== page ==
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Is it Tomorrow Yet?

“What would you do if you were stuck in one place and every day was exactly the same, and nothing that you did mattered?”

Phil Conners (Bill Murray in Groundhog Day

Groundhog Day is one of my favorite movies. I love to curl up on the couch and watch Groundhog Day but I never wanted to live it! And many of us feel as though we are starring in a remake of that movie. Every day is the same. I wake up, walk down the hall, and work. Half the time I’m not even sure what day it is.

In the “good old days” before COVID-19, most of us spent more time at work than we did at home. There was more to going to work than being at work.You were most likely out of your home from the time you wake up in the morning until you arrive home again sometime near or after dinnertime. There would be enough time in the evening to have a meal and, if you’re lucky spend an hour or two with the rest of the family before you go to bed to start it all again in the morning.

Why is lock-down, quarantine, so difficult? Overwhelmingly, being locked down is hardly a vacation. You may not be going out to work, but you cook, you clean, you work. On top of everything else, if you have children, you are now a teacher. Just try conducting a meeting while keeping the toddlers entertained. None of us were trained to live our lives in a few hundred or even a few thousand square feet. We may love our significant other and our children, just maybe not so close.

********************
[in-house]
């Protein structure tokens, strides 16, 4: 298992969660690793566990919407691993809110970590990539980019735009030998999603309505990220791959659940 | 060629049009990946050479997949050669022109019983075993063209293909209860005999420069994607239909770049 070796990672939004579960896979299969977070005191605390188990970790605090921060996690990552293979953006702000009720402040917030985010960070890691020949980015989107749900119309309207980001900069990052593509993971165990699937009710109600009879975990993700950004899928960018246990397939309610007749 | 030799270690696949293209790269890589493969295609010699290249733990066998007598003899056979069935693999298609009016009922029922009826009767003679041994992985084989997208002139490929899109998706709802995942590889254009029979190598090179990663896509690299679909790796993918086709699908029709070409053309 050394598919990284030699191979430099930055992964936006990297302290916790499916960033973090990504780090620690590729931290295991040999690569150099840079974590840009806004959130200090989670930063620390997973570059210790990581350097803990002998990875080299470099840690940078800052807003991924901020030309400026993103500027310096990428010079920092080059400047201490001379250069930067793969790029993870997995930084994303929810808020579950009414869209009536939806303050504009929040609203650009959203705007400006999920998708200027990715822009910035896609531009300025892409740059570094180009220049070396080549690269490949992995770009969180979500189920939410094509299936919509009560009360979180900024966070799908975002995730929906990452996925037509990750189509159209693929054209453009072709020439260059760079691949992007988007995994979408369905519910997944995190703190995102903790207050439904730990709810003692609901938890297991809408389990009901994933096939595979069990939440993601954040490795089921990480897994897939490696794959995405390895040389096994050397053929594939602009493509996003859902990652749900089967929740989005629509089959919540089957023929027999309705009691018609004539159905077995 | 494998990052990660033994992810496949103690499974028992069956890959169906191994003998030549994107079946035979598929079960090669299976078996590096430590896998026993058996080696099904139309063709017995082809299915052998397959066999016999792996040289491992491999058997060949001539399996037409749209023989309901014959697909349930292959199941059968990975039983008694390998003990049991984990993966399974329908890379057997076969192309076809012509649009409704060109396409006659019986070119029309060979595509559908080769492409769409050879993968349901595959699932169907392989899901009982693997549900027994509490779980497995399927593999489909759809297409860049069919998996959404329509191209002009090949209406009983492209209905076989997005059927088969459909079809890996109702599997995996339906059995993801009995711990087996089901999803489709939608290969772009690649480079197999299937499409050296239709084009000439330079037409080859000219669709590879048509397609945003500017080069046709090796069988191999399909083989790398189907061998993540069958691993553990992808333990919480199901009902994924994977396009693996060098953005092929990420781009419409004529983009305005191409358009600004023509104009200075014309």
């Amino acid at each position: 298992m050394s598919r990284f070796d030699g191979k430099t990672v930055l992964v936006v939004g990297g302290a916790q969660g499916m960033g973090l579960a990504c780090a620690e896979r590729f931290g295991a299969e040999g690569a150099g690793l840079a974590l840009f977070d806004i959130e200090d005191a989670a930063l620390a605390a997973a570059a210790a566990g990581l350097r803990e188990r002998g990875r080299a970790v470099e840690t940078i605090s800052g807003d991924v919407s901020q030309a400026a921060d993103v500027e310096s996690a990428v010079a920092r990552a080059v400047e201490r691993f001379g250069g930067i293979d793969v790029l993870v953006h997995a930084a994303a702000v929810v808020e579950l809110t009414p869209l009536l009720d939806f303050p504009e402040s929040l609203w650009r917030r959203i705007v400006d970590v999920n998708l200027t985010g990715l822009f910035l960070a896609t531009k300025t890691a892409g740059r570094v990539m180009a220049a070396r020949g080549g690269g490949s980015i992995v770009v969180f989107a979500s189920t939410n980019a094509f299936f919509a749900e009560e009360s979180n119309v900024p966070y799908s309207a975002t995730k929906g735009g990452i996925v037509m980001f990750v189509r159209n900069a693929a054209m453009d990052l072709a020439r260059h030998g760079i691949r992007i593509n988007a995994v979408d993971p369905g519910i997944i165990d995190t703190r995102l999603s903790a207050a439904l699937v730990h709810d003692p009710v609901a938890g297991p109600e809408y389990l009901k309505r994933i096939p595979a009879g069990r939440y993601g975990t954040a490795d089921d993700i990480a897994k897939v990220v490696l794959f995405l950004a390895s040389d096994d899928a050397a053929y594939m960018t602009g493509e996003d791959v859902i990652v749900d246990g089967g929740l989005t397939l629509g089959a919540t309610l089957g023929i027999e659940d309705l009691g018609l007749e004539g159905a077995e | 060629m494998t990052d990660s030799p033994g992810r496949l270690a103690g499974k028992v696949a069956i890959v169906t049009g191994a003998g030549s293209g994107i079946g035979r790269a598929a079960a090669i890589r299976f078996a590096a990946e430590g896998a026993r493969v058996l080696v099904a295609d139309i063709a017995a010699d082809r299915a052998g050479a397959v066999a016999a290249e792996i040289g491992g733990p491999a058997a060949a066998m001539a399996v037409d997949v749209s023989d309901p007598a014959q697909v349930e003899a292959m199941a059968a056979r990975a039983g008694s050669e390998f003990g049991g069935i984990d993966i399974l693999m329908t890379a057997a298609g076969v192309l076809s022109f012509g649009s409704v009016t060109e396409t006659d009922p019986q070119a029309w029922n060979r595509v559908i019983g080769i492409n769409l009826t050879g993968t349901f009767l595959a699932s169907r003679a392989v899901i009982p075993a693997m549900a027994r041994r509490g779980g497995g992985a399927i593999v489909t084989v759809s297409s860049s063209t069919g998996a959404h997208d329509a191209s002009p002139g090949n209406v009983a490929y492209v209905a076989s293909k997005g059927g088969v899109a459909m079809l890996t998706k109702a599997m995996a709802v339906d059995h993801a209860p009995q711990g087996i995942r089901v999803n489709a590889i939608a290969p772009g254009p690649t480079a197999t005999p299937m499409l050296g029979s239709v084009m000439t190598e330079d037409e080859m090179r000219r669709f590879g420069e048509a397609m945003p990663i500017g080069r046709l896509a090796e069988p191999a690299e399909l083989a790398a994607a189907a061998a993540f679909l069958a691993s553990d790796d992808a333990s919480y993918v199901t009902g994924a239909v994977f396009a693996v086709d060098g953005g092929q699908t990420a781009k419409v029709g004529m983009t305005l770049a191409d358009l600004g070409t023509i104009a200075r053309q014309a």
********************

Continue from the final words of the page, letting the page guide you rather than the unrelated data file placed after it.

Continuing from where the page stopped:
Good grief, do they have to be right on top of me?

“Divorce filings are skyrocketing from quarantine-weary and financially stressed couples, according to top matrimonial attorneys, who are experiencing a 50 percent rise in inquiries from potential clients.”

Emily Smith, in her Page Six post “Divorce rates jumping in corona-quarantined couples

How do we make it better?

Stop mourning the things you don’t have. Consider this an opportunity to remind yourself why you fell in love with your spouse. Learn to get along with the people we love, to get to know people you used to see for only a couple of hours a day and on weekends.

Remind yourself every day that being with your family is the reason you went to work in the first place and, give yourself a break, it takes time to change everything about the way your life works. Don’t expect that it works from the outset.

So, now that my pep talk is done, what do you miss the most? I asked my son that question a few days ago. His response?

“I miss going to the movies,” he said. “Somehow sitting in front of the TV isn’t the same, even if we make pop corn.”

Most of all, I miss family gatherings. We used to get together with my stepson’s family on a regular basis. There was almost always something to celebrate from birthdays to anniversaries, to just because. Of course, we can’t do that now. And it isn’t just family that I miss. I miss my framily, the friends who have become family.

Every morning, when I awaken to the strains of “I Got You, Babe,” I force myself to get out of bed and go through one more day. But I’m still hoping that someday, I will wake up tomorrow will actually have arrived.

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